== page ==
Admissions

Make An Admissions Officer Smile

… and you'll be halfway home. That's one of the cornerstones of my advice to college applicants about writing application essays. In my work with high school seniors applying to competitive colleges, I'm amazed at the lifelessness of the majority of essay drafts that I see. The core of the problem of their ability to produce mundane text seems to be that they're writing what they think the admissions committee readers want to see rather than what they (the applicant) want to write.

How many times in your life have you told someone what you think they want to hear instead of what you really wanted to say? Granted, there are common-sense limits to what you really should say, or in the case of application essays, what you want to write. However, put yourself in the shoes of a typical harried admissions person who is facing a mountain of folders and an unreasonable deadline. Picture this poor, exhausted man or woman struggling to stay awake at 1:30 a.m. on a freezing, snowy night, opening your application folder (or electronic equivalent) and, going straight to your essay, seeing this stimulating opening sentence: “Through soccer, I have learned the value of teamwork, perseverance, and hard work."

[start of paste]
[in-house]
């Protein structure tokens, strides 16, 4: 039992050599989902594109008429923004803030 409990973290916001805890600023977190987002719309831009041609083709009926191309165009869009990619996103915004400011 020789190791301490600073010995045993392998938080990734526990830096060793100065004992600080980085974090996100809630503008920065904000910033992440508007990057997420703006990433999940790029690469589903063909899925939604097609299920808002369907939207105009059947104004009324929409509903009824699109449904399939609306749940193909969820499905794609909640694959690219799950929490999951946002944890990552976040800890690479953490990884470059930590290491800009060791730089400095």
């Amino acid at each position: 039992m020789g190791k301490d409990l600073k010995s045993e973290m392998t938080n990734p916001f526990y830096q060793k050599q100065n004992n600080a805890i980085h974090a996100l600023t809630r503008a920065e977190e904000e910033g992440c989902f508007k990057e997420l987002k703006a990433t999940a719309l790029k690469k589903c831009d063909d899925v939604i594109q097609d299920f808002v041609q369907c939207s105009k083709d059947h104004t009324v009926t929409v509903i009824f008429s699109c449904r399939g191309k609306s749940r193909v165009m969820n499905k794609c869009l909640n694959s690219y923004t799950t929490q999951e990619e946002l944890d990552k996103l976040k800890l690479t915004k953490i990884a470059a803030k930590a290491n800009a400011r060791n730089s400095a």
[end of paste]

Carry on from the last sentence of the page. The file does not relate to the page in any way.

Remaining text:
Now there's a cure for insomnia. Granted, the new prompts for the Common Application have eliminated the handy “Any topic" category, but that shouldn't stop you from using your innate creativity and even a scintilla of a sense of humor to keep things stimulating and lively. Granted, there are times when a serious tone is appropriate. In fact, trying to make light of a serious topic can sometimes backfire. In general, though, if you can create some kind of memorable “anchor" in the brains of your readers, you stand a better chance to win a favorable judgment about your case, assuming of course that your other credentials are at least in the ballpark with your competition. They may just remember you and that smile you inspired.

Keep reading Show less